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There Are People Who Should Have to Plead for Mercy From a Judge – None Are Named Bradley Manning

Pfc. Bradley Mannin and his civilian defense attorney, David Coombs, sit before a judge (Sketch by Clark Stoeckley)

There are people in this world who should find themselves in a position where they must sit on a witness stand, look up to a judge and make a statement pleading with the judge for mercy so they are not put away in jail for the rest of their life. None of those people include Pfc. Bradley Manning and yet that is what he did on Wednesday, as he addressed a military court at Fort Meade.

It was an apology for disclosing US government information to WikiLeaks. “I am sorry that my actions hurt people. I’m sorry that they hurt the United States,” Manning said, as he tried to maintain his composure while facing the judge, Army Col. Denise Lind.

“At the time of my decisions, as you know, I was dealing with a lot of issues, issues that are ongoing and continuing to affect me. Although a considerable difficulty in my life, these issues are not an excuse for my actions,” he added. “I understood what I was doing, and decisions I made. However, I did not fully appreciate the broader effects of my actions.”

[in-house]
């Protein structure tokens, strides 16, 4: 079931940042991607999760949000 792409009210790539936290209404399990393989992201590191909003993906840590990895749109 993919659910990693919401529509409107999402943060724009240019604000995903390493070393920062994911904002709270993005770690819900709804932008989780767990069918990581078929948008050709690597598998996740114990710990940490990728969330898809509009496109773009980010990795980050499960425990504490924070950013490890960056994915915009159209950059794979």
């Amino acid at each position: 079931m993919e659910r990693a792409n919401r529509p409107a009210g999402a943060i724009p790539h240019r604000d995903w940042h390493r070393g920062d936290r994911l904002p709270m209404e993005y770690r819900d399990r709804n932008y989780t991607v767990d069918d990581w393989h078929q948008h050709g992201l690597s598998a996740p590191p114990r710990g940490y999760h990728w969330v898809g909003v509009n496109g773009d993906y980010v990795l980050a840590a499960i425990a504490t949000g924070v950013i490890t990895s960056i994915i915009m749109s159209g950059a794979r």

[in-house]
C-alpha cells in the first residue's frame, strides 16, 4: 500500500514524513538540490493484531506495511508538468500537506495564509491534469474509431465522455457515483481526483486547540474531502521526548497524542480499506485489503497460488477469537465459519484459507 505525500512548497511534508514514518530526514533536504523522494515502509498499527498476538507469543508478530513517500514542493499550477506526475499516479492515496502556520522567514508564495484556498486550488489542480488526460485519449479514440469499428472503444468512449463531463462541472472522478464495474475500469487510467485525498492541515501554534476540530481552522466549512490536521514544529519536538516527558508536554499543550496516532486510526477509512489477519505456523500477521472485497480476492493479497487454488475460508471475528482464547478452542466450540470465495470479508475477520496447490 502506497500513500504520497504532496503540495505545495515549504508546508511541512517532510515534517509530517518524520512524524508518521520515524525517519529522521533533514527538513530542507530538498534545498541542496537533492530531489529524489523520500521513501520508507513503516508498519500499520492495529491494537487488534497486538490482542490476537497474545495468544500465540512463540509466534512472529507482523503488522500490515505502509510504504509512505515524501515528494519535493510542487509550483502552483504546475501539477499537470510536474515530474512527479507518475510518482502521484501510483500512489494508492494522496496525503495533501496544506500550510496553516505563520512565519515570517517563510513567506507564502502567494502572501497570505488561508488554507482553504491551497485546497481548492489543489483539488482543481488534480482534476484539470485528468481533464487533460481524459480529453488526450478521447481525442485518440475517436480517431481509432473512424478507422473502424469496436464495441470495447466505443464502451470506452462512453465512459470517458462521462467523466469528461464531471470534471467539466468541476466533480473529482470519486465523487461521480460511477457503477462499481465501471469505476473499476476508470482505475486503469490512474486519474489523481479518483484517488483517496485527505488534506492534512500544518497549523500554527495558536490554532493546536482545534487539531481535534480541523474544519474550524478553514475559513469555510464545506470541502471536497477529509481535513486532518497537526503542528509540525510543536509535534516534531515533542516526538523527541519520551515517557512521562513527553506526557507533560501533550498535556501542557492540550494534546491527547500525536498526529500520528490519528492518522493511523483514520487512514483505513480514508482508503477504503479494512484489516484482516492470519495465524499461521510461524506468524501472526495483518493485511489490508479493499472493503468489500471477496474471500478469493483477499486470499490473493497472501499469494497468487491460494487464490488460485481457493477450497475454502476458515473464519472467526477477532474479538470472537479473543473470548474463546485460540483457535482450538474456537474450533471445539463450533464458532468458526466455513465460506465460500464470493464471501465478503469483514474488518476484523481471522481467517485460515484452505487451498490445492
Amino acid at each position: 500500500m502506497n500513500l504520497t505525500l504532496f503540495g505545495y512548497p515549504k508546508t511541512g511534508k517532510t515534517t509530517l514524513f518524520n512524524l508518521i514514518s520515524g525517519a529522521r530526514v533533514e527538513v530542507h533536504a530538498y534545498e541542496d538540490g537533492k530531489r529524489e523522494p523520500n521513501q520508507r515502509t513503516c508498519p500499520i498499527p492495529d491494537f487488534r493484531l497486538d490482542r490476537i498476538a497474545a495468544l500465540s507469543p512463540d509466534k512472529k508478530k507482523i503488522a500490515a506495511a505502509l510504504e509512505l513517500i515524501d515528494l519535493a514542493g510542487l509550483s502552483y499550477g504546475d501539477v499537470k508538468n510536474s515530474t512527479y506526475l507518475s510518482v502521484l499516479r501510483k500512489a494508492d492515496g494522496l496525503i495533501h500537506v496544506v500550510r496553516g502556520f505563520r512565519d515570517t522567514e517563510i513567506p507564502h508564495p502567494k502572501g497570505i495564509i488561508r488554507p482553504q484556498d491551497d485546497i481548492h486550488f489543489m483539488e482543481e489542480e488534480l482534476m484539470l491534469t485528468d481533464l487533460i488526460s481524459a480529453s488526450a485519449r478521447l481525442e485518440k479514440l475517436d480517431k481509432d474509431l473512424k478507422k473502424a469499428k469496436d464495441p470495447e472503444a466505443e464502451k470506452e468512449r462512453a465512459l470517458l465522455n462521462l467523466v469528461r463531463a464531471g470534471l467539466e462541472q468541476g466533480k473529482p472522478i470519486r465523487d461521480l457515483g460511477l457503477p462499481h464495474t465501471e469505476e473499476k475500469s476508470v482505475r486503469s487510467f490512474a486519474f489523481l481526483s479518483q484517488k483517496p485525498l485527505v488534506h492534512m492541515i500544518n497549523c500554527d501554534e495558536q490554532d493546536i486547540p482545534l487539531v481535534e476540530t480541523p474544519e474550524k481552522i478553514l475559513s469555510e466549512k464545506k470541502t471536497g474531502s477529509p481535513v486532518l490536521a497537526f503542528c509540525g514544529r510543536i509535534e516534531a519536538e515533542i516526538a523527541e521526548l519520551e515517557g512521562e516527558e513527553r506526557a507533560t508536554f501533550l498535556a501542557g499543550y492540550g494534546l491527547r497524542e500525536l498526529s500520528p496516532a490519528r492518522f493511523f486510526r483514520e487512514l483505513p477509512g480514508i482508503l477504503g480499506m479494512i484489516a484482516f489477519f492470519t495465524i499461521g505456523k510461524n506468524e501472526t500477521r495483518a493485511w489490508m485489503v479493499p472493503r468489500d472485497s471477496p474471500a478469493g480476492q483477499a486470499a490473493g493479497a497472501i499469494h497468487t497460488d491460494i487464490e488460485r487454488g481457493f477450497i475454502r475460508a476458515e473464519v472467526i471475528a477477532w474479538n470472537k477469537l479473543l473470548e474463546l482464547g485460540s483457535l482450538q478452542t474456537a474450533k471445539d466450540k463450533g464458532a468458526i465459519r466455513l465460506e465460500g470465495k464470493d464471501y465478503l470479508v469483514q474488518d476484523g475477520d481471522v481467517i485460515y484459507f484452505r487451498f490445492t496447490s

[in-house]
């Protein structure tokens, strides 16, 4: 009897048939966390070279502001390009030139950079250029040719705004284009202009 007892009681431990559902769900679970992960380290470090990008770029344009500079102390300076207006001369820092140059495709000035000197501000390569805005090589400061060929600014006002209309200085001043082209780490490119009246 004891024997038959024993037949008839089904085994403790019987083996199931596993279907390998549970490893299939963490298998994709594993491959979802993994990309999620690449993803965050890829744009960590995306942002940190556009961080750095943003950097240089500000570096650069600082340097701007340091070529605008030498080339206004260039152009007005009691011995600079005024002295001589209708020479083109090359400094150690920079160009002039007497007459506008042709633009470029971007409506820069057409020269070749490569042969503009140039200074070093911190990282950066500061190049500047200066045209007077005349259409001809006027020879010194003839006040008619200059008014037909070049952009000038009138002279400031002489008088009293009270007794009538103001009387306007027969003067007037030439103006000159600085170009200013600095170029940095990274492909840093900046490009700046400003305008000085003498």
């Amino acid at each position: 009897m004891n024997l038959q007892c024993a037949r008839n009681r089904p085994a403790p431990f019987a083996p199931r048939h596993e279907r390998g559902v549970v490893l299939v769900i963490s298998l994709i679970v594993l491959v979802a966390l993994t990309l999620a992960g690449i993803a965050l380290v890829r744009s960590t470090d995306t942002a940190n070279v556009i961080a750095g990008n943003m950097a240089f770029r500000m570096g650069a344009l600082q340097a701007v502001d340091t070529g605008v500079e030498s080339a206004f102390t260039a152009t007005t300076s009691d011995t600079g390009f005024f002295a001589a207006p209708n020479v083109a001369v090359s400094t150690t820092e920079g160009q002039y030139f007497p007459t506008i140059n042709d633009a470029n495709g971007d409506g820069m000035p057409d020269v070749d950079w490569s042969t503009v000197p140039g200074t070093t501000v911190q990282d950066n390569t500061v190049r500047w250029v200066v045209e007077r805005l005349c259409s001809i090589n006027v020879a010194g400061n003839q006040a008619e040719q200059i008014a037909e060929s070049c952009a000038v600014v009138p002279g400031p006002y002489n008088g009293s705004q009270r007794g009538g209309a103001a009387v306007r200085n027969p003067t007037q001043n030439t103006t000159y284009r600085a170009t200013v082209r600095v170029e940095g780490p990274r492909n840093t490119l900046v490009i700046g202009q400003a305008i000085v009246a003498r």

He did not only show remorse before the judge but also that he was ashamed of who he had been and what he had thought at the time of the offenses.

“I am sorry for the unintended consequences of my actions. When I made these decisions I believed I was going to help people, not hurt people,” Manning told the judge. “The last few years have been a learning experience. I look back at my decisions and wonder how on earth could I, a junior analyst, possibly [have believed] I could change the world for the better or the decisions of those with proper authority.”

Prior to being convicted of multiple violations of the Espionage Act, stealing information and other offenses, he had articulated the rationale that led him to select certain information for disclosure to WikiLeaks. This statement he made in court stood in stark contrast.

It was one of the last options his defense team probably advised him that he had, since he faces a potential sentence of 90 years in prison. [cont’d.]

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Kevin Gosztola

Kevin Gosztola

Kevin Gosztola is managing editor of Shadowproof Press. He also produces and co-hosts the weekly podcast, "Unauthorized Disclosure."